The Commerce Department said on Tuesday U.S. retail sales rose more than expected (o.5%) in May an unrevised 1.3% gain in the month of April, topping views. The second straight month of gains brought retail sales up 2.5% from a year ago.
The report finds Americans are purchasing automobiles and a range of other goods, despite economic growth losing steam and a sharp slowdown in job creation. Excluding automobiles, gasoline, building materials and food services, retail sales rose by 0.4% last month after an upwardly revised 1.0% increase in April.
These so-called core retail sales most closely correspond with the consumer spending component of gross domestic product, which other surveys found to be weak. They were previously reported to have risen 0.9% in April, but economists polled by Reuters had forecast both overall retail and core sales gaining 0.3% last month.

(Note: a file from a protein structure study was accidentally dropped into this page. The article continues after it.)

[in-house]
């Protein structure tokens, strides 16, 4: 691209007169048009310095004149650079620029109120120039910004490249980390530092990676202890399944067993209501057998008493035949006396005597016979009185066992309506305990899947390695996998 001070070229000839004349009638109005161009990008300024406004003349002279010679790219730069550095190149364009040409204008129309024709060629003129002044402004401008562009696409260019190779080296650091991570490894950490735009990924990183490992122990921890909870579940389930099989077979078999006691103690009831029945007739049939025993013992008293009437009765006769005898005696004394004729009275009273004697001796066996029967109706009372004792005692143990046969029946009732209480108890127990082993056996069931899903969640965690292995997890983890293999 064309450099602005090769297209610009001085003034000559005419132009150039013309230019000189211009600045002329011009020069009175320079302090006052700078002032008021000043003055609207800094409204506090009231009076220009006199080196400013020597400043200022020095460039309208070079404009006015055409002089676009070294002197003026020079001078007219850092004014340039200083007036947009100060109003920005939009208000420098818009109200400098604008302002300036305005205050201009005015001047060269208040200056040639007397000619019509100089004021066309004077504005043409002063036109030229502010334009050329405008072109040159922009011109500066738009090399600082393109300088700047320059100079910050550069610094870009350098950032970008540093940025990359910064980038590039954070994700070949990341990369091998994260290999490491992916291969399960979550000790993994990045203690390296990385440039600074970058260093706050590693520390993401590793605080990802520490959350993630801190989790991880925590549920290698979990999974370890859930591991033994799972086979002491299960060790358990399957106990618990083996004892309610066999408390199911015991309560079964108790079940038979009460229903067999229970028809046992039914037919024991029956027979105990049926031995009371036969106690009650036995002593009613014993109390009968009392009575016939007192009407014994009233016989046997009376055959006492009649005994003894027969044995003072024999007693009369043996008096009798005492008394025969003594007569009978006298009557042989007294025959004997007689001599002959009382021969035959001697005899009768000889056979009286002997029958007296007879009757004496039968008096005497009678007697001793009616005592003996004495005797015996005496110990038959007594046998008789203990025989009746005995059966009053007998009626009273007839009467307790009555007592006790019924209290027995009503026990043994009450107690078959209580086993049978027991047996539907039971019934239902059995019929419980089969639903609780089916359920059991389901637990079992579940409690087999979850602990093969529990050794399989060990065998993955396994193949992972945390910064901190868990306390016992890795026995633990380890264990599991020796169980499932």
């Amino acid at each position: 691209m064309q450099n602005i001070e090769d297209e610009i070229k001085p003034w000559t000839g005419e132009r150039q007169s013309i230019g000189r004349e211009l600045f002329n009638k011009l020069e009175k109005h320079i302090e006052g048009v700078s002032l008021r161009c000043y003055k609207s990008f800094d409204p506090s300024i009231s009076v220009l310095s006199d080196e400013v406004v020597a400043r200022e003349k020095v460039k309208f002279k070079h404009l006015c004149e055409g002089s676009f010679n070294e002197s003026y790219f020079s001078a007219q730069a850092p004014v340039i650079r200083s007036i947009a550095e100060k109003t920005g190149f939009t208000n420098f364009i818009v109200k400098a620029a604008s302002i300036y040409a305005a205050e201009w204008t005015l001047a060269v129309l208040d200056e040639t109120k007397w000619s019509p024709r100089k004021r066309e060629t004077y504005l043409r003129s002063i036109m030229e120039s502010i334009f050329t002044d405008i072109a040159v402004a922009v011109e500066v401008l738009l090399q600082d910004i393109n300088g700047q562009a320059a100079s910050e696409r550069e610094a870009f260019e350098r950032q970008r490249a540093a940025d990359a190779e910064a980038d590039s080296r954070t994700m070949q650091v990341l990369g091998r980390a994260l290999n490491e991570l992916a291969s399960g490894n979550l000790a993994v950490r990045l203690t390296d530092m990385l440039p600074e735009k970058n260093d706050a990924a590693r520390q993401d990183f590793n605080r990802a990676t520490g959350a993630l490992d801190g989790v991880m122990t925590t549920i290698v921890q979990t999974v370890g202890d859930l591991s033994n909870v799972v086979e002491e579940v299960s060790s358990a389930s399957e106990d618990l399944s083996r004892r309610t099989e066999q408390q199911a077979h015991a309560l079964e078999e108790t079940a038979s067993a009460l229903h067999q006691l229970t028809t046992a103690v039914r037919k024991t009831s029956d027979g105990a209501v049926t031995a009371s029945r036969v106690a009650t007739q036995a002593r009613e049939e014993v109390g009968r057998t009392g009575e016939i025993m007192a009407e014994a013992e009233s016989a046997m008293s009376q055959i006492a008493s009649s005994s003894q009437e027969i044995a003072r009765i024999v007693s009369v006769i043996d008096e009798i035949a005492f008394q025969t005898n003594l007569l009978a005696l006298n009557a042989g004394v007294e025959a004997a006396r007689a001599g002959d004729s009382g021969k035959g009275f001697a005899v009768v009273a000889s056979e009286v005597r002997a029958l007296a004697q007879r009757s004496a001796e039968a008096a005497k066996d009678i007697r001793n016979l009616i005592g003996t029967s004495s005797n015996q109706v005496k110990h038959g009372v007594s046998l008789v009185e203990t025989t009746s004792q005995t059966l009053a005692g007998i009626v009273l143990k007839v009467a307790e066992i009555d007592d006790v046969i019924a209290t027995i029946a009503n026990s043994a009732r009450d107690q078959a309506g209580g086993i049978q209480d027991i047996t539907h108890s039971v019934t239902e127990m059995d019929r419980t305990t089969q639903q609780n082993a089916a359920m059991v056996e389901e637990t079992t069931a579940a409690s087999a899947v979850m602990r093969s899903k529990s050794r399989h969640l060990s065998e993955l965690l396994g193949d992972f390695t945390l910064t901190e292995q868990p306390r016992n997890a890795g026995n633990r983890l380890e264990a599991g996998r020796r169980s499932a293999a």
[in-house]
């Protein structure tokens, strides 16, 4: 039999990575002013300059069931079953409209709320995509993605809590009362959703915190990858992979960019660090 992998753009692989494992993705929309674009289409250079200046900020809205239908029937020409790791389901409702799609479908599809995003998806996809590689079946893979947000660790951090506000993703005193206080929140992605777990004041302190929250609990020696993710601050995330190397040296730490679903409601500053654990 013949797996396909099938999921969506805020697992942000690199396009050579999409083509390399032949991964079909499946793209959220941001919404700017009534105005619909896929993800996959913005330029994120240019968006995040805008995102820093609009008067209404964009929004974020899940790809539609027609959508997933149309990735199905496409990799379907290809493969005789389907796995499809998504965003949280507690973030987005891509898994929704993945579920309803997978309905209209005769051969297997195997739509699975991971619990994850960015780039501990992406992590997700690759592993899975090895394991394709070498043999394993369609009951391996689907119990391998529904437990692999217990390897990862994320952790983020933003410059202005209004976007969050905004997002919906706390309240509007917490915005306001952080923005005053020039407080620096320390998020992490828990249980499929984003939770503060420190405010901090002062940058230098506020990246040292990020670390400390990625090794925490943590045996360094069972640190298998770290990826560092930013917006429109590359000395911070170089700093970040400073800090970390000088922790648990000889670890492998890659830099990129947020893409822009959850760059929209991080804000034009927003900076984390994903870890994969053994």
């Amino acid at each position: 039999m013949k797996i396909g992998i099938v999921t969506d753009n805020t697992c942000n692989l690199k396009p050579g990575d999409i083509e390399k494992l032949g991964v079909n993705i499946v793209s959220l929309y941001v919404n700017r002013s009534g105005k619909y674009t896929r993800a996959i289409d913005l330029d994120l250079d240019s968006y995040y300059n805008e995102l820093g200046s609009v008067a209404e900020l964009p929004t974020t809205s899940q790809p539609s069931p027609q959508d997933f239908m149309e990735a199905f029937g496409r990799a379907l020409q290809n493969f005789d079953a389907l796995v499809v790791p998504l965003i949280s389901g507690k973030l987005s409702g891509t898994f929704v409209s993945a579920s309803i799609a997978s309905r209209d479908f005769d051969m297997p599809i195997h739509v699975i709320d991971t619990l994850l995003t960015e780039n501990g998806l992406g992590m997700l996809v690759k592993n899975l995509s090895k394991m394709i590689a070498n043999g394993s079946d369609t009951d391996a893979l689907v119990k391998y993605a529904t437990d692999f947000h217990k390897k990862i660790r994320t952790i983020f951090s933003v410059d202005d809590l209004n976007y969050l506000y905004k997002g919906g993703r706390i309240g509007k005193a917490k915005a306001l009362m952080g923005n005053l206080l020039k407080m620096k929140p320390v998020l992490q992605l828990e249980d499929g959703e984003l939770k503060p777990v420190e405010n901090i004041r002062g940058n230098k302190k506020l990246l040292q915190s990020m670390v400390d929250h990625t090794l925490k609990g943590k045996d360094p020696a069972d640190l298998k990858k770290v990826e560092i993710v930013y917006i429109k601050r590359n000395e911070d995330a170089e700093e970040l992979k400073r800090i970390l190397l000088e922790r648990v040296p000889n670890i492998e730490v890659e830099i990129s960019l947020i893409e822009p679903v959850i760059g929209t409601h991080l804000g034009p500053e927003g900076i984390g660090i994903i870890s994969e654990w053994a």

Now, the stronger-than-expected May U.S. retail sales report could prompt economists to raise their second-quarter GDP growth estimates, which is currently around a 2.5% annualized rate. The economy grew at an abysmal 0.8% rate in the first quarter.
In May, auto sales rose 0.5% after gaining 3.1% in April. Receipts at service stations jumped 2.1%, a result of recent increases in gasoline prices.
Sales at clothing stores ticked up 0.8%, but it was the largest gain since November. Online retail sales increased by 1.3%, while receipts at sporting goods and hobby stores increased 1.3%. Restaurants and bars sales inched up 0.8%.
Sales at electronics and appliance outlets tacked up 0.3%, but sales at building materials and garden equipment stores fell 1.8% after declining 2.0% in April. Furniture store sales fell slightly by 0.1%.